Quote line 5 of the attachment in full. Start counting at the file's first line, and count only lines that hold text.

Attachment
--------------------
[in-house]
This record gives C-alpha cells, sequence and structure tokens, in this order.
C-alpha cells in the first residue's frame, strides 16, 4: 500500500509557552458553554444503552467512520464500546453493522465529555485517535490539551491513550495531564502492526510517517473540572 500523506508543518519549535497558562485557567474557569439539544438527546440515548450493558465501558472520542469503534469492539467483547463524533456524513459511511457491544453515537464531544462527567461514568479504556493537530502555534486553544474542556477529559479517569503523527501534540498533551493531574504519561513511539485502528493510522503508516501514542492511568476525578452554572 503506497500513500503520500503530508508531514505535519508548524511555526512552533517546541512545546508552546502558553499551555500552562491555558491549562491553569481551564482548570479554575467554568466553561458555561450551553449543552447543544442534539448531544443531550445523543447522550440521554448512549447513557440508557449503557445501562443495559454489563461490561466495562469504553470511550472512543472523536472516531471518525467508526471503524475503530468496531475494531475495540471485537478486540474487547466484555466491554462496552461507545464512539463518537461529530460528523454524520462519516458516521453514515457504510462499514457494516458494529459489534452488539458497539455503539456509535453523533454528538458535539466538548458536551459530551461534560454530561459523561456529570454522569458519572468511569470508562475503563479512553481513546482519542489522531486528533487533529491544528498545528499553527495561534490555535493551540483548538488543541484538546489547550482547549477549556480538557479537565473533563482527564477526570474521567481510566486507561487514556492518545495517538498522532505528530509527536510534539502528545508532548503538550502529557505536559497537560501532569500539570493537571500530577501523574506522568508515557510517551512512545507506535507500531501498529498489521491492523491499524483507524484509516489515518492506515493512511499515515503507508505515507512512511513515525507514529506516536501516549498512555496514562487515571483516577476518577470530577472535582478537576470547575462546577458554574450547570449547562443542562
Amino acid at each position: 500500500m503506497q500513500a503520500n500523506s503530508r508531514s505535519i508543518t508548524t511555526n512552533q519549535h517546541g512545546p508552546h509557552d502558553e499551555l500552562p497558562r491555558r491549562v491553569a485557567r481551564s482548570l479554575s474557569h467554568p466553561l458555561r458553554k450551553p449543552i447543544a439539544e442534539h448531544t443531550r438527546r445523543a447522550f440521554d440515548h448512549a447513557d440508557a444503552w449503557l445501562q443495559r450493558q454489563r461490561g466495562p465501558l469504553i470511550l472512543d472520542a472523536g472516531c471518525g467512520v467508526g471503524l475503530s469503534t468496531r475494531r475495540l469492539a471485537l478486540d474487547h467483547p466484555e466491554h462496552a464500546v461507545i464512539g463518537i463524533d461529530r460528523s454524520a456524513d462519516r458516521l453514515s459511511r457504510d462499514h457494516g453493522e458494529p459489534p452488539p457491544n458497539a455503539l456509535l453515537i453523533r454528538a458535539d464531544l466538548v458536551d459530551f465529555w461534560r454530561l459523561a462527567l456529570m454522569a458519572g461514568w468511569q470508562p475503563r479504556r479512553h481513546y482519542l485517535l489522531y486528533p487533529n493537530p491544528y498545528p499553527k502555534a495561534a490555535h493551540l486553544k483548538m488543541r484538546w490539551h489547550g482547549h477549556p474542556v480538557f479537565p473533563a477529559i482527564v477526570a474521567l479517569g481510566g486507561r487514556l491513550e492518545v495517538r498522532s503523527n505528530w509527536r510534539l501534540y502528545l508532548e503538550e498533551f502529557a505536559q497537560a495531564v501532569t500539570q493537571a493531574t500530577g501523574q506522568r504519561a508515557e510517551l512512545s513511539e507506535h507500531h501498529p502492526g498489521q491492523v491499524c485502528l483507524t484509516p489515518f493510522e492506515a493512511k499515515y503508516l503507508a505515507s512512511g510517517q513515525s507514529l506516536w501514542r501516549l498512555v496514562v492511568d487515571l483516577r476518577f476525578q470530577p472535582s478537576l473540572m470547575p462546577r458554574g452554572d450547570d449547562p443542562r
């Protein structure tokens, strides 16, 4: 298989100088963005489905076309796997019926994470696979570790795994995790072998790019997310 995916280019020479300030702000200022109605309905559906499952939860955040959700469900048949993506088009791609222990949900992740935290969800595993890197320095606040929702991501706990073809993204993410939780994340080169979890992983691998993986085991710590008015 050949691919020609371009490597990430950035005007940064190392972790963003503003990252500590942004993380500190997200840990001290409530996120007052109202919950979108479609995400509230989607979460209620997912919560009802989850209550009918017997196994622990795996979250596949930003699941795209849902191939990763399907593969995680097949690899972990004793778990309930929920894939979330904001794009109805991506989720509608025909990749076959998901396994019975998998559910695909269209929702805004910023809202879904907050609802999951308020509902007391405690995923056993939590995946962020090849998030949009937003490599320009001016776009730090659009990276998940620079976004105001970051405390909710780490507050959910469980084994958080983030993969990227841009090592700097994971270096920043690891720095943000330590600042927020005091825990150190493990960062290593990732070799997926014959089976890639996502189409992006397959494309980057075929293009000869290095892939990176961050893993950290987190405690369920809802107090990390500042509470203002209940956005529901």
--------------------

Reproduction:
């Protein structure tokens, strides 16, 4: 298989100088963005489905076309796997019926994470696979570790795994995790072998790019997310 995916280019020479300030702000200022109605309905559906499952939860955040959700469900048949993506088009791609222990949900992740935290969800595993890197320095606040929702991501706990073809993204993410939780994340080169979890992983691998993986085991710590008015 050949691919020609371009490597990430950035005007940064190392972790963003503003990252500590942004993380500190997200840990001290409530996120007052109202919950979108479609995400509230989607979460209620997912919560009802989850209550009918017997196994622990795996979250596949930003699941795209849902191939990763399907593969995680097949690899972990004793778990309930929920894939979330904001794009109805991506989720509608025909990749076959998901396994019975998998559910695909269209929702805004910023809202879904907050609802999951308020509902007391405690995923056993939590995946962020090849998030949009937003490599320009001016776009730090659009990276998940620079976004105001970051405390909710780490507050959910469980084994958080983030993969990227841009090592700097994971270096920043690891720095943000330590600042927020005091825990150190493990960062290593990732070799997926014959089976890639996502189409992006397959494309980057075929293009000869290095892939990176961050893993950290987190405690369920809802107090990390500042509470203002209940956005529901």